As with any vehicle, when technicians are tasked with servicing or repairing buses and coaches they need all relevant information to hand. None should have to waste time hunting down dog-eared and possibly out-of-date manuals or awaiting access to the one workshop PC – in the supervisor's office.
That's why Go-Ahead is subscribing to Huddle, a cloud-based collaboration service, to enable technicians to access data using their tablets. As well as searching manufacturers' manuals and technical bulletins, they can view videos showing them how to tackle tasks and can engage in web-based tutorials. All information is updated regularly and technicians can take photographs of problem vehicle components to share with colleagues at other depots.
But it's the speed of data access that makes the difference: quite simply, it means buses can be back on the road faster, says Go-Ahead IT director Enrique Fernandez. "It has transformed the way our engineers work, shifting people to a paperless environment that improving safety compliance while ensuring that everyone works from the most up-to-date documents," he explains.
Although Huddle delivers data, it doesn't tell Go-Ahead what it is costing you to keep buses and coaches on the road. One way of achieving this is to install a transport management package sourced from a specialist such as Freeway Fleet Systems. The package captures all fleet costs, including labour, replacement parts and fuel. It allocates them by vehicle, by route and by period, also capturing any reported defects.
Tower Transit took this route to manage its 600 buses on 24 routes in London, as well as Impact Coaches, with depots in Perivale and Croydon, and Swavesey, Cambridgeshire-based Whippet Coaches. "It's easy to drill down and analyse all the data," comments Eddie Street, engineering systems manager.
He points to the software's procurement function, which automatically checks to see if parts are available at the workshop location, or other depots run by the operator, before generating purchase orders. If parts are needed, it also obtains authorisation before emailing an order to the supplier. Freeway's ability to integrate with an accounts package means that items are only processed once, he says, so eliminating the need for accounts staff to spend time matching purchase orders with invoices or re-keying information.
With a fleet 180-strong, including hybrids and biomethane buses, Reading Buses also likes Freeway. "Good maintenance is all about knowledge and managing risk," opines chief engineer John Bickerton, explaining, that brake pad wear rates, for example, are faithfully recorded to manage swapping intervals. "But if a bus comes in for its six-weekly inspection and the pads may last a further two weeks, they are changed," he adds, "to avoid taking the bus off the road again."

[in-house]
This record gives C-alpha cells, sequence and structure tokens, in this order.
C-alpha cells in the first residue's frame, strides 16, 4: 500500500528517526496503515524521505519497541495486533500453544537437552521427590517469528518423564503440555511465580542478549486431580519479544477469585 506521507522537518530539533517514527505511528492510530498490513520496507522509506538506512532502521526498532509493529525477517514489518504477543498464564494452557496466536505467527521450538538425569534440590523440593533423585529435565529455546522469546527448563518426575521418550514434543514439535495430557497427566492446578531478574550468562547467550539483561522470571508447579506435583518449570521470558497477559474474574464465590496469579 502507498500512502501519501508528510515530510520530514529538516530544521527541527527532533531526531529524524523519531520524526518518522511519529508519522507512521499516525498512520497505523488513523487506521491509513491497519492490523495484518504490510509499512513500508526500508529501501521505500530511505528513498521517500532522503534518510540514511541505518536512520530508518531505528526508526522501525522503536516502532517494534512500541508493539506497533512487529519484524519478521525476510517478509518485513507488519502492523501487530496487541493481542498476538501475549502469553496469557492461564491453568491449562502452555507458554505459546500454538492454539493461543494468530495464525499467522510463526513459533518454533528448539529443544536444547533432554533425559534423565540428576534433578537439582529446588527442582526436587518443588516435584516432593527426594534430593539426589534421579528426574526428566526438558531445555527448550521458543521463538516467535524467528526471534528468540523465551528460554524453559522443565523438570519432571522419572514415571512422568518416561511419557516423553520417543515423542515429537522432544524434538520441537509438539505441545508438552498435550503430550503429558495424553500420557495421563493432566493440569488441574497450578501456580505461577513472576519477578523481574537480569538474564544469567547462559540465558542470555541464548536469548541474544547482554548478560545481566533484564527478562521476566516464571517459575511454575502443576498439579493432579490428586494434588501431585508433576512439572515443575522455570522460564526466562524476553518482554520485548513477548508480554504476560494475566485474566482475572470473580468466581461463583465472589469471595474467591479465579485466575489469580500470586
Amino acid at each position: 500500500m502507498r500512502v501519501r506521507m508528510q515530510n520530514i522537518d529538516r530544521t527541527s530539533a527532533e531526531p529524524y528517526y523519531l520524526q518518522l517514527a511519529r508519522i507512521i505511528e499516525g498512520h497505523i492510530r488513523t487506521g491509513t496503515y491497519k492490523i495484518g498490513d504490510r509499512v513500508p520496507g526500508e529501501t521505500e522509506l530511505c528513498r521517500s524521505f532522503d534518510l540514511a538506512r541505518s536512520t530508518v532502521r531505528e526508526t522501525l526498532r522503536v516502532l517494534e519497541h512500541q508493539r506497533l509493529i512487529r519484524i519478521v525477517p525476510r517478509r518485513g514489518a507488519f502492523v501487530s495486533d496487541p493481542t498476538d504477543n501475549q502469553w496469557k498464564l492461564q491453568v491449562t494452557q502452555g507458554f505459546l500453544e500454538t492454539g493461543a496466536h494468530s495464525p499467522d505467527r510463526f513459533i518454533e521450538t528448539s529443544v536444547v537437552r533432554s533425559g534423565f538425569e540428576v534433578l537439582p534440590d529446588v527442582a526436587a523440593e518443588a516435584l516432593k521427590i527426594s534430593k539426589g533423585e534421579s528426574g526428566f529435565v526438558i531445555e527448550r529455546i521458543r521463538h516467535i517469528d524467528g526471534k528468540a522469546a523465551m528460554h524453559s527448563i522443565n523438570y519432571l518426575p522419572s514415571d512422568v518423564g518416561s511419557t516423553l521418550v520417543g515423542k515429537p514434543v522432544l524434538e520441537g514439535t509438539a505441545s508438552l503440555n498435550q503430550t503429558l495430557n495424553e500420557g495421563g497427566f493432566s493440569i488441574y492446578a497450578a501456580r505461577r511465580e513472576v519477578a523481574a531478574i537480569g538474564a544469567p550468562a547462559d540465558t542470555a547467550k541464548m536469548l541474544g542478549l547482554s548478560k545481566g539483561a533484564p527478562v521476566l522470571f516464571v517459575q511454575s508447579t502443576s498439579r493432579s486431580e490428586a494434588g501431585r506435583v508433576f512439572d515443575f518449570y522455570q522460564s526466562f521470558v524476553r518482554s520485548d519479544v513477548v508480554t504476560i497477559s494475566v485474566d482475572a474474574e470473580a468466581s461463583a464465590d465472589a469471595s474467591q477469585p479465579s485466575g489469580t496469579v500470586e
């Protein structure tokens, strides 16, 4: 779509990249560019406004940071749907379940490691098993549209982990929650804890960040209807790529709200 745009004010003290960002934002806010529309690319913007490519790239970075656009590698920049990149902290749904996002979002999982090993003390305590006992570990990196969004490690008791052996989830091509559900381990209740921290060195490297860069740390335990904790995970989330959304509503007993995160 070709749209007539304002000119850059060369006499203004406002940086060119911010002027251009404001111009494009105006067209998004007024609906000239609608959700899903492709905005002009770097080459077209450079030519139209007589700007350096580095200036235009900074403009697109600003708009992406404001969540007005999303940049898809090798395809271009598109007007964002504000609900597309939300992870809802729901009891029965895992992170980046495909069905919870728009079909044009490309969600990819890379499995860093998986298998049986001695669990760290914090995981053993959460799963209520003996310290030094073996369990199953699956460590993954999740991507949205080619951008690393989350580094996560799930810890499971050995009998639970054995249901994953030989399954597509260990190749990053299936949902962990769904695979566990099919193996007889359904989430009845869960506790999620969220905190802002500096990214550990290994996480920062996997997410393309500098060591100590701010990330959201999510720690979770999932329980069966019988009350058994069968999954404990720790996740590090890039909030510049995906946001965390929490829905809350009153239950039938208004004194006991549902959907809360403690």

Common sense and pragmatism ultimately prevail, but with the emphasis on safety and continuous improvement. "At present we drain the engine oil every 12 weeks, with only the hybrids going to 16 weeks," Bickerton reports. But all lubricants are then analysed for performance, the goal being to extend the interval to 24 weeks. Additionally, his latest acquisitions are subject to remote condition monitoring, automatically checking for vehicle and component performance on the road. "The response we often get from drivers is that buses are performing fine," he explains. "However we might see, for example, that the engine coolant is starting to heat up, which could spell trouble."
But good maintenance is not just about systems and processes. Many day-to-day problems buses encounter typically involve nothing more than side body panels collecting the odd dent as drivers clip street furniture. "We've been working with a theatrical company to develop a rubber and epoxy skirt panel that shrugs off minor damage," reports Bickerton. "It's twice the cost of an aluminium panel but should last twice as long in service."
What about people? Good technicians are never easy to recruit and do not come cheap. "We're in the shadow of London and that affects pay rates," observes Bickerton ruefully. So Reading has responded by setting up its own apprenticeship programme. "We developed it in-house with academic content provided by S&B Automotive Academy," he says. "We'll take on one, maybe two, apprentices this year."
One result: Reading Buses has achieved a 100% first-time MoT pass rate for several months. "Unfortunately we had a bell-push issue last October which rather spoilt things," he remarks. "We've looked at installing our own ATF [authorised testing facility], but decided that the cost of upgrading our test lane was too steep," he continues. "Our nearest ATF is only two miles away."
But no matter how good you think you are, external monitoring of standards, procedures and systems by a reputable and independent third party can still make sound sense, according to Thamesdown Transport head of engineering David Spencer. "We use Lloyd Morgan and in our view the standards set by the DVSA [Driver and Vehicle Standards Agency] are the minimum that should be met," he says.
Based in Swindon and with 83 buses in service, Thamesdown has since invested in a WheelRight tyre pressure monitoring system that fits flush to the workshop floor. When a vehicle drives over, an automatic check is performed to ensure that tyres are correctly inflated. The results are sent to the transport manager by email or text.
"It's working well," he says. "It improves safety and means we spend less time dealing with punctures that can occur when buses are out on the road. We're about to trial its ability to measure tread depth. If that is proved to work, then it too will help to save many hours of labour." And, of course, also downtime.